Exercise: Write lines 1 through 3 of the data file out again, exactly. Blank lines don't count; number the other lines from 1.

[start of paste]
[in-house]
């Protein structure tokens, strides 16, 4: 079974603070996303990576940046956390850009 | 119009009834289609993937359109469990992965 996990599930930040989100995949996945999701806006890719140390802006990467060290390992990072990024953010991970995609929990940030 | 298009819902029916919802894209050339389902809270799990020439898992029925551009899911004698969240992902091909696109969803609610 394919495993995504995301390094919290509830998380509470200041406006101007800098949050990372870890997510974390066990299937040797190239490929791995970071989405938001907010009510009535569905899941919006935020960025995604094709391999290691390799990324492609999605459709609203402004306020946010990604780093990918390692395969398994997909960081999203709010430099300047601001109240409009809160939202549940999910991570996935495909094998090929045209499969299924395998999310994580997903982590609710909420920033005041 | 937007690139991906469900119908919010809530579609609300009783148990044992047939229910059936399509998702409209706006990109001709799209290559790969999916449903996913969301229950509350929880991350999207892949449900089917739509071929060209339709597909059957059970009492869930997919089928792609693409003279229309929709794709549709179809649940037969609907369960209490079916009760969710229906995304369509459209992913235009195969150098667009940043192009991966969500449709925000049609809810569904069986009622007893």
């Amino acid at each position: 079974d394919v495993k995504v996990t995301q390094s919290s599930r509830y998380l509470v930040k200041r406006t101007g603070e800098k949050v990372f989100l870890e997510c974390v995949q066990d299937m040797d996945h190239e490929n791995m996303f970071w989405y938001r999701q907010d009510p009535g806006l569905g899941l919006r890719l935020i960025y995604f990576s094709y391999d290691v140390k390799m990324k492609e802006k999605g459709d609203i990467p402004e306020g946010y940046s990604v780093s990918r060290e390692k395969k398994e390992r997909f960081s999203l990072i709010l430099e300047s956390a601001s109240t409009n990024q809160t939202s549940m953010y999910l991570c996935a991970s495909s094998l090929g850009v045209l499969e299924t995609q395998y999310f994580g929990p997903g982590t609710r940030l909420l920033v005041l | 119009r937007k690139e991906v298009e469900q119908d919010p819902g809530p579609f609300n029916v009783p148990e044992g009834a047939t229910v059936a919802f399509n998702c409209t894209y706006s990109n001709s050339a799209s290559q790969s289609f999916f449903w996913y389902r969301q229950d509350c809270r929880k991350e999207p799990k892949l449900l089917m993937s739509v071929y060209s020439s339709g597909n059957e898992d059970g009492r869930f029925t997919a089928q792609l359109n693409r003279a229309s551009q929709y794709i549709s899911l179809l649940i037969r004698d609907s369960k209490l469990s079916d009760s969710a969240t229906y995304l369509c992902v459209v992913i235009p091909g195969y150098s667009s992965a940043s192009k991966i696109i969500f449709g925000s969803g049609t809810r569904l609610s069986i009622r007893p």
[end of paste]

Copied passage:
[in-house]
């Protein structure tokens, strides 16, 4: 079974603070996303990576940046956390850009 | 119009009834289609993937359109469990992965 996990599930930040989100995949996945999701806006890719140390802006990467060290390992990072990024953010991970995609929990940030 | 298009819902029916919802894209050339389902809270799990020439898992029925551009899911004698969240992902091909696109969803609610 394919495993995504995301390094919290509830998380509470200041406006101007800098949050990372870890997510974390066990299937040797190239490929791995970071989405938001907010009510009535569905899941919006935020960025995604094709391999290691390799990324492609999605459709609203402004306020946010990604780093990918390692395969398994997909960081999203709010430099300047601001109240409009809160939202549940999910991570996935495909094998090929045209499969299924395998999310994580997903982590609710909420920033005041 | 937007690139991906469900119908919010809530579609609300009783148990044992047939229910059936399509998702409209706006990109001709799209290559790969999916449903996913969301229950509350929880991350999207892949449900089917739509071929060209339709597909059957059970009492869930997919089928792609693409003279229309929709794709549709179809649940037969609907369960209490079916009760969710229906995304369509459209992913235009195969150098667009940043192009991966969500449709925000049609809810569904069986009622007893």
């Amino acid at each position: 079974d394919v495993k995504v996990t995301q390094s919290s599930r509830y998380l509470v930040k200041r406006t101007g603070e800098k949050v990372f989100l870890e997510c974390v995949q066990d299937m040797d996945h190239e490929n791995m996303f970071w989405y938001r999701q907010d009510p009535g806006l569905g899941l919006r890719l935020i960025y995604f990576s094709y391999d290691v140390k390799m990324k492609e802006k999605g459709d609203i990467p402004e306020g946010y940046s990604v780093s990918r060290e390692k395969k398994e390992r997909f960081s999203l990072i709010l430099e300047s956390a601001s109240t409009n990024q809160t939202s549940m953010y999910l991570c996935a991970s495909s094998l090929g850009v045209l499969e299924t995609q395998y999310f994580g929990p997903g982590t609710r940030l909420l920033v005041l | 119009r937007k690139e991906v298009e469900q119908d919010p819902g809530p579609f609300n029916v009783p148990e044992g009834a047939t229910v059936a919802f399509n998702c409209t894209y706006s990109n001709s050339a799209s290559q790969s289609f999916f449903w996913y389902r969301q229950d509350c809270r929880k991350e999207p799990k892949l449900l089917m993937s739509v071929y060209s020439s339709g597909n059957e898992d059970g009492r869930f029925t997919a089928q792609l359109n693409r003279a229309s551009q929709y794709i549709s899911l179809l649940i037969r004698d609907s369960k209490l469990s079916d009760s969710a969240t229906y995304l369509c992902v459209v992913i235009p091909g195969y150098s667009s992965a940043s192009k991966i696109i969500f449709g925000s969803g049609t809810r569904l609610s069986i009622r007893p």